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In an interview with Live Action News—the website for Live Action, the group run by anti-choice activist Lila Rose that is responsible for bogus attack videos against Planned Parenthood—Flynn gave some details about his strategy. He sends advertisements for his clients to women’s smartphones while they are sitting in Planned Parenthood clinics, using a technology known as “mobile geo-fencing.” He also planned to ping women at methadone clinics and other abortion facilities. His program for Bethany covered five cities: Columbus, Ohio; Pittsburgh, Pennsylvania; Richmond, Virginia; St. Louis, Missouri; and New York City.

“We are very excited to bring our mobile marketing capabilities to the pro-life community,” Flynn told Live Action News.

Anti-choice groups were tantalized by the ability to home in on the women they think will be most susceptible to their message.

“Marketing for pregnancy help centers has always been a needle in a haystack approach—cast a wide net and hope for the best,” said Bethany Regional Marketing Manager Jennie VanHorn, according to the report. “With geo fencing, we can reach women who we know are looking for or in need of someone to talk to.”

Flynn’s targeting of women seeking abortion presents a serious threat to the privacy and safety of women exercising their right to choose, as well as to abortion providers and their staff, a Rewire investigation has found. But due to weak and patchwork laws governing privacy and data collection in the United States, the conduct appears to be perfectly legal.

Women who have visited almost any abortion clinic in the United States have seen anti-choice protesters outside, wielding placards and chanting abuse. This technology, when deployed by anti-choice groups, allows them to send propaganda directly to a woman’s phone while she is in a clinic waiting room. It also has the capability to hand the names and addresses of women seeking abortion care, and those who provide it, over to anti-choice groups.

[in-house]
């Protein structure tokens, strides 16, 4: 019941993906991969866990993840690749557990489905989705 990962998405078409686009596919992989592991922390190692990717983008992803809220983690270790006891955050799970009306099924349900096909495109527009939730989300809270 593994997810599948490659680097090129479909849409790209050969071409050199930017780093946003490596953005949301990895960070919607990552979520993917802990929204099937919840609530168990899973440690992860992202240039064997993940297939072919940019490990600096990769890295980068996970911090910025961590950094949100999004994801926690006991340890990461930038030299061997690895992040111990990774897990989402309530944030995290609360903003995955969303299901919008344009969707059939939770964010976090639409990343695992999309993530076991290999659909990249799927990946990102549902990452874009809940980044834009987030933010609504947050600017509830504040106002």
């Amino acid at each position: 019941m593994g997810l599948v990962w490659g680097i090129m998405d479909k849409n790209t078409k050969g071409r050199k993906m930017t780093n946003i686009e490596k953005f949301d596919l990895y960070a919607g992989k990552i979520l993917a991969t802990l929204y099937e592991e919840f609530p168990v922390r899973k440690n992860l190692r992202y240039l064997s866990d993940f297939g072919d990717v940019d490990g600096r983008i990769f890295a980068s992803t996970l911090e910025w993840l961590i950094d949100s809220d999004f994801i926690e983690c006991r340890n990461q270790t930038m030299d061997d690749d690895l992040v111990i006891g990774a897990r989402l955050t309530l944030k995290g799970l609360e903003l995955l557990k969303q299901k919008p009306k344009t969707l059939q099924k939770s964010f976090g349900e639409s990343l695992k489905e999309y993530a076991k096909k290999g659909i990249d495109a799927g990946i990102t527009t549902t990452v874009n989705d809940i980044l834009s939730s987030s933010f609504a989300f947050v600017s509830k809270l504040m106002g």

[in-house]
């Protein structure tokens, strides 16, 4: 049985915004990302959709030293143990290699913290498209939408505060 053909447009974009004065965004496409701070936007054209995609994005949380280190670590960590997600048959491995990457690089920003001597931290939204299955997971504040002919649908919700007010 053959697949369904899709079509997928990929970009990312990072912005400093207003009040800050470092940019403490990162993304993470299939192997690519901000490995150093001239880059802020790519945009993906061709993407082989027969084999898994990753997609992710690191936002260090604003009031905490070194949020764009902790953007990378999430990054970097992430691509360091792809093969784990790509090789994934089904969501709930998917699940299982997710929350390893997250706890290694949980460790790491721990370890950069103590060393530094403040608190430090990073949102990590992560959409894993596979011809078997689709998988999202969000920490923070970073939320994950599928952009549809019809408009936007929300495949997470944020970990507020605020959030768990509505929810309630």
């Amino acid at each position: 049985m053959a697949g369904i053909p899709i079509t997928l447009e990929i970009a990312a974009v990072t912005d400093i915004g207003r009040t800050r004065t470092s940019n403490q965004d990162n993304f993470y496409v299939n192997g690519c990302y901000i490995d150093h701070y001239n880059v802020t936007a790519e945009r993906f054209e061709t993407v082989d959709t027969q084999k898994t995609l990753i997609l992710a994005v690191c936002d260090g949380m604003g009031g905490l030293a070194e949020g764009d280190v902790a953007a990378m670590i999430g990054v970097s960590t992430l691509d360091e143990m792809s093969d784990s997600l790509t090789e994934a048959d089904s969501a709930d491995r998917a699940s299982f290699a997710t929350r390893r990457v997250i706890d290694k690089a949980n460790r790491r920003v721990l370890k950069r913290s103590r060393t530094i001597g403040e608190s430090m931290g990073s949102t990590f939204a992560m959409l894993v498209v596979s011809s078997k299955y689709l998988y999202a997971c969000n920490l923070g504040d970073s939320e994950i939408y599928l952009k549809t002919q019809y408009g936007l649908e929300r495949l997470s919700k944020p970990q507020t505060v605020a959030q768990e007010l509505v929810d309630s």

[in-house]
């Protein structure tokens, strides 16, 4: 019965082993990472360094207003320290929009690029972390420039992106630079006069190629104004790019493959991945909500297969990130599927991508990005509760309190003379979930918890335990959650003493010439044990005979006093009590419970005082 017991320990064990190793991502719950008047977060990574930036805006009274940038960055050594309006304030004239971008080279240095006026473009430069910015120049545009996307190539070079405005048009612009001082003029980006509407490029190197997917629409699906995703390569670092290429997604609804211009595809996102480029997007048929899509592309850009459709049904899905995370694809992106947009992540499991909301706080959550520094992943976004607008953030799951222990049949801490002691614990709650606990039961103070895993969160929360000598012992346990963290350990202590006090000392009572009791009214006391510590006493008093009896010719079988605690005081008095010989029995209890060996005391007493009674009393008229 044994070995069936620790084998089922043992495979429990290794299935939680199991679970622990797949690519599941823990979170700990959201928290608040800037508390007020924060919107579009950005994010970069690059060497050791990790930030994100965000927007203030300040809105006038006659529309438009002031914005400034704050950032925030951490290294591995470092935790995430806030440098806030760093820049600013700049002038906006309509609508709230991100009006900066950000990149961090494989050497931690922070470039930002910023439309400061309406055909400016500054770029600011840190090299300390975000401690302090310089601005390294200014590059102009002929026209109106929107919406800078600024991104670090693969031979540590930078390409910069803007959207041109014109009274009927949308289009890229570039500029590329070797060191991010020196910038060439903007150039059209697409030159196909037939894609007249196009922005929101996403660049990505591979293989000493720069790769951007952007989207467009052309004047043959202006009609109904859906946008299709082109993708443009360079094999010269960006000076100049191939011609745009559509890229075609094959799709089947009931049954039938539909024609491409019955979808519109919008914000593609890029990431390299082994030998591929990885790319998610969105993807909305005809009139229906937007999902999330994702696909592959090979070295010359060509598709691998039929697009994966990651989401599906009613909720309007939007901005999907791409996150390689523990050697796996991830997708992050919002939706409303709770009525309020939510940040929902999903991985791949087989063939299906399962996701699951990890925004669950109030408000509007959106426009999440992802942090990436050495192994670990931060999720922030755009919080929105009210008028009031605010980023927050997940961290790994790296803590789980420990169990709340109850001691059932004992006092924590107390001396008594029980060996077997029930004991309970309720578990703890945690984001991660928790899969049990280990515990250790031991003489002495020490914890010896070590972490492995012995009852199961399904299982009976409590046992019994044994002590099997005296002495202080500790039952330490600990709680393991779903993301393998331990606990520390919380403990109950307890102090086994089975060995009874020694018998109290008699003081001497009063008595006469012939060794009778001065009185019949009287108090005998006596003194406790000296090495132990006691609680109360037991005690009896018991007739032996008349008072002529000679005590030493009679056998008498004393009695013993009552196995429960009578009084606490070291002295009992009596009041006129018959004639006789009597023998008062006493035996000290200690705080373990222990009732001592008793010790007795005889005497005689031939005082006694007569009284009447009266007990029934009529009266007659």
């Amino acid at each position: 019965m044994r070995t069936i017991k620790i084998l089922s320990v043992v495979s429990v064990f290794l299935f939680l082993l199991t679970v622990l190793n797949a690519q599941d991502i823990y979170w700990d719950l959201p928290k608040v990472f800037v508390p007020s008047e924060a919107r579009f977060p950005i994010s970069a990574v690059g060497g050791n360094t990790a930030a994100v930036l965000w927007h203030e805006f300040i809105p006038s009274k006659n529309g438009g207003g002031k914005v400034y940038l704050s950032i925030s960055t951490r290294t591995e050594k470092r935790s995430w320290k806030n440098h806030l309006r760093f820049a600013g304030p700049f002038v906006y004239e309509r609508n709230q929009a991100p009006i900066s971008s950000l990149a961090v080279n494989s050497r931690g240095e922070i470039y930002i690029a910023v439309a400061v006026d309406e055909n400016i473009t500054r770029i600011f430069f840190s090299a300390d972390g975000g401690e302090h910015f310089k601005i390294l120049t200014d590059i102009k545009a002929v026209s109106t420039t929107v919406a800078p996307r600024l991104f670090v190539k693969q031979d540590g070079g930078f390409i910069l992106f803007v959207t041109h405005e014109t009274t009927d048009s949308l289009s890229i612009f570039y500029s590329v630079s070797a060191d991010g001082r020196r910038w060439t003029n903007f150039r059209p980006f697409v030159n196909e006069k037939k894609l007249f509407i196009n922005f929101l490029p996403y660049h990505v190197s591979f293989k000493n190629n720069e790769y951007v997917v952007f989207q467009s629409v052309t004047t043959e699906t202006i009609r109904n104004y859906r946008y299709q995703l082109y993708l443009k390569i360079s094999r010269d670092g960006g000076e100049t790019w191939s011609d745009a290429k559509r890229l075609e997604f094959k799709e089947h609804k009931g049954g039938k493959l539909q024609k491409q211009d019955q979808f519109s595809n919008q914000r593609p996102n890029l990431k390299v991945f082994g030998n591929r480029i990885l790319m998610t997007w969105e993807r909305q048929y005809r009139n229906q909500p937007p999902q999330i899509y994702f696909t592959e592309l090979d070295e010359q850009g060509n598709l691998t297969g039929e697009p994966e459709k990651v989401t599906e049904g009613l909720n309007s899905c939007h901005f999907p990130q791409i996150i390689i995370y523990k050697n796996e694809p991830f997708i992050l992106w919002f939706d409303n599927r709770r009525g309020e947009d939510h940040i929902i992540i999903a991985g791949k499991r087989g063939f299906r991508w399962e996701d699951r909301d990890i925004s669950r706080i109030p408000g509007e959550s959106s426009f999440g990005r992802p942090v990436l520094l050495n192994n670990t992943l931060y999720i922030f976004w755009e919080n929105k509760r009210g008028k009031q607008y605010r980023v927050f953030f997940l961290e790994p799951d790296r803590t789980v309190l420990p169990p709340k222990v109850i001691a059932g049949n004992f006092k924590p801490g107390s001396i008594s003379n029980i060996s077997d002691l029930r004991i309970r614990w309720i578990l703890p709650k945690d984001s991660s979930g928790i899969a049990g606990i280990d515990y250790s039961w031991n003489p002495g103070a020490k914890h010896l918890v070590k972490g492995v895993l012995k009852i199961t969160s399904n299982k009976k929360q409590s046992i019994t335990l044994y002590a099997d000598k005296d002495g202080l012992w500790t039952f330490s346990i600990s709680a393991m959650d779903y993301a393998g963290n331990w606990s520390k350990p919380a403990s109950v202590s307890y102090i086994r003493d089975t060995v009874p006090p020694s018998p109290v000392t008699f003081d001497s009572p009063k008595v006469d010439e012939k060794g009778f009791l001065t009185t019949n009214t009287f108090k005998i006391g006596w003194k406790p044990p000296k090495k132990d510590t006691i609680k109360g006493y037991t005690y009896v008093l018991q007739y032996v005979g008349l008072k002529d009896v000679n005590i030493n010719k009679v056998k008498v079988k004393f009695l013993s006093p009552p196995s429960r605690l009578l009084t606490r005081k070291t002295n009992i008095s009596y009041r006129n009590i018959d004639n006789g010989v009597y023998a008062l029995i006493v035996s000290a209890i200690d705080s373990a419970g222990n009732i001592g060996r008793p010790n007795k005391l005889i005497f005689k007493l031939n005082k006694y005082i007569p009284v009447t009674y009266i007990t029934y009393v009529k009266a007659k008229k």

“It is incredibly unethical and creepy,” Brian Solis, a digital marketing expert, told Rewire, expressing a view that was unanimous among a dozen experts in digital security, privacy law, and online marketing we interviewed for this story.

Solis said this example was the inevitable application of a technology meant for one purpose—mass advertising campaigns that, while considered by many people to be unseemly and intrusive, do not generally amount to a threat—to a very different, and troubling, objective.

“You can grab an uncomfortable amount of information from someone’s device and the apps they use,” said Solis. “It’s unfortunate, but any woman who plans to visit an affected Planned Parenthood, or anyone who works for Planned Parenthood, should be afraid.”

When Ads Follow You Around

By now, most Americans have experienced the following phenomenon: You look at something online—a hotel, a flower delivery service, a course at a local college—and the next thing you know, ads for that thing follow you around the internet for the next week.

A watch you looked at now pops up next to your Facebook feed; an ad for a coffee machine you researched on Amazon now lurks on your favorite news sites. And maybe, after researching cars online, it seems that Toyota knows whenever you visit a lot, and sends ads to your phone as you walk through the dealership’s doors.

This is all part of the new landscape of digital advertising, where marketers can tailor their ads to very specific groups of consumers by compiling “personas” based on the thousands of shards of data we all create as we go about our activities online.